Voices on the Wind
Night Of The Fat
by Ken Boe
"Polar Bear Knotweed" shimmies light down the shaft of its stem
into the war of the soils of us versus them.
You put your key into the ignition of the drive-through restaurant,
putting your foot down on the frier, turning over the wrappers and napkins,
splitting open the plastic condiment of gasoline onto the quilt of meat.
Disease is a designer in the Knotweed leaves,
as the night time sets its portfolio weaves.
The polarized bear barges in on other conversations,
drooling on the dope, hogging the tidbits, he's a place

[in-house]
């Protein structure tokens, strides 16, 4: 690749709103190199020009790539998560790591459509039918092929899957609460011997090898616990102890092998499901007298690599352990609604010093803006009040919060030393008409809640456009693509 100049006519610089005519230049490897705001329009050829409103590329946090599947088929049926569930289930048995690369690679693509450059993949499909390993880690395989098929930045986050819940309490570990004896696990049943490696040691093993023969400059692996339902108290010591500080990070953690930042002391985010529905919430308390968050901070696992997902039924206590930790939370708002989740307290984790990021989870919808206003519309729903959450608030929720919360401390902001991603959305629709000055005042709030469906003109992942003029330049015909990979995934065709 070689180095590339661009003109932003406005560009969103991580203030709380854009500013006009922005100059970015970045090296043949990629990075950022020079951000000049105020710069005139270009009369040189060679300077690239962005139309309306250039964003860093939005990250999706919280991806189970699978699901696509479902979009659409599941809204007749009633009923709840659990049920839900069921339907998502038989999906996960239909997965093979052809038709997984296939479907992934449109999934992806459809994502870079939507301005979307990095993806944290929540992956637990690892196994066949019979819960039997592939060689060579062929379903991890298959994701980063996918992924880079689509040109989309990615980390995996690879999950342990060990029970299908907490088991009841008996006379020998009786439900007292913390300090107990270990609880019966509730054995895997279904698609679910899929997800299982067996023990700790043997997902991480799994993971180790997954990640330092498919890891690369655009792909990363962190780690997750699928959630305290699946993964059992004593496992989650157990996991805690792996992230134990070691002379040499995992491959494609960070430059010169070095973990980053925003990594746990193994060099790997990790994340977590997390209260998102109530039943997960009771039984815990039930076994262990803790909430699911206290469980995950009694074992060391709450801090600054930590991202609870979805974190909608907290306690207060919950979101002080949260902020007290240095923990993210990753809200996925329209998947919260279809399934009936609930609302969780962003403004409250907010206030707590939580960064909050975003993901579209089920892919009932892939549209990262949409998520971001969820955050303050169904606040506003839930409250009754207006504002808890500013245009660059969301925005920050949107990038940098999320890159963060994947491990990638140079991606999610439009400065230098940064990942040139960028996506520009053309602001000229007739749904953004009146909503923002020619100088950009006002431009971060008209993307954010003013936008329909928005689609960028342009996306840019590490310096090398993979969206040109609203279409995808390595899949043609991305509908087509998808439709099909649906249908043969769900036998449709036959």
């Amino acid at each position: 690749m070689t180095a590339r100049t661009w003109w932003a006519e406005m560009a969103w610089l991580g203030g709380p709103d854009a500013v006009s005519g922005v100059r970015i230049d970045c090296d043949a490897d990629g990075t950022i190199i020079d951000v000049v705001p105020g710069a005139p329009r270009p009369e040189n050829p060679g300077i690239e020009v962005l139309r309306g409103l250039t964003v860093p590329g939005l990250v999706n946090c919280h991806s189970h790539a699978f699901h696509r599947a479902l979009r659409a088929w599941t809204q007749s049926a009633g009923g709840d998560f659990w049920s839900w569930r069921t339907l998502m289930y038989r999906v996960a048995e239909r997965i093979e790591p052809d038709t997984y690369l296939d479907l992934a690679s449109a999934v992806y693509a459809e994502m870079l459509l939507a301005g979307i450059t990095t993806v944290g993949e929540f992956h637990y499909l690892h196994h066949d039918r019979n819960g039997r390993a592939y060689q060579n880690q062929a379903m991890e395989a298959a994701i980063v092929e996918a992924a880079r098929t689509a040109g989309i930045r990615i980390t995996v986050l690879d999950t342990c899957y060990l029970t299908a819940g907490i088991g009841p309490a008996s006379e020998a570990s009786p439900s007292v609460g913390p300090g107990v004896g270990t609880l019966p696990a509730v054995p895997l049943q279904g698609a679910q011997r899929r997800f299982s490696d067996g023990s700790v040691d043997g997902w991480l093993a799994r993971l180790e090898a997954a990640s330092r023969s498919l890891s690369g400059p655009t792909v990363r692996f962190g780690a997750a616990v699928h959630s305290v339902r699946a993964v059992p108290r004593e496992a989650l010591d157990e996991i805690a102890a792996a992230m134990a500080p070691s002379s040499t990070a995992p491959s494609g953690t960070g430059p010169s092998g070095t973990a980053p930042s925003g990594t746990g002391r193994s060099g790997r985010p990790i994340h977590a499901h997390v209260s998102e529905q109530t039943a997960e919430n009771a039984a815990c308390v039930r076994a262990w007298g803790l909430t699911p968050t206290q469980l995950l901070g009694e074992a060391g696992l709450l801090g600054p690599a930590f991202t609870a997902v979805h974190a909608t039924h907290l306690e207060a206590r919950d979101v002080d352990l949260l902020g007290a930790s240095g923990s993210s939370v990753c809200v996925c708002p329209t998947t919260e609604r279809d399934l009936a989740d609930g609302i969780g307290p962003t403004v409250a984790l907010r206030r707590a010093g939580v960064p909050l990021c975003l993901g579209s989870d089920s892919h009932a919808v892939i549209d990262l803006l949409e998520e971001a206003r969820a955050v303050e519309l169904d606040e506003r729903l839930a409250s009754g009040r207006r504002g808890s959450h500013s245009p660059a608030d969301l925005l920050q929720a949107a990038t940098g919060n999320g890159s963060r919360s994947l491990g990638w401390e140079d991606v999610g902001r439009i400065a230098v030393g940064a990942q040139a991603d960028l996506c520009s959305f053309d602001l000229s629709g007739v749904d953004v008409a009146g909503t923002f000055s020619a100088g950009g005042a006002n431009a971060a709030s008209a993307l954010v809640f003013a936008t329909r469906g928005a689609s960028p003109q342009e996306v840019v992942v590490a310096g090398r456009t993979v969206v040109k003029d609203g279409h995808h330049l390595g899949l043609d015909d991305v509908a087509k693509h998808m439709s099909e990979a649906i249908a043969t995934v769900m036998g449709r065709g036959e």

of other-worldly smells, a freeloader who don't want
to cough up at the pump, and he eats seal puppies.
The roots rise up into the flower, and wheeze,
the leaves fold up their arms and prey on their knees.
Deification came down as a polarized bear,
and he was a jealous bear.
On the third day he came down as a blue flower
and stuck the retired oilman in the thumb.
Later, he worked the nightshift at The Eye Wink
and was fired for hallucinating.
Hallucination is not in the image, but is of the meaning,
setting the seething of the stem into what seems like breathing.
The arctic weeds grow around the latest in clean technology,
a new species accidentally introduced,
it compliments the colorful oil rigs,
the melting snow,
and the muddy road washing out into the creek bed.
The oceans rise up coughing out strawberry fetal
masses of polarized fat playing backwards like Beatles.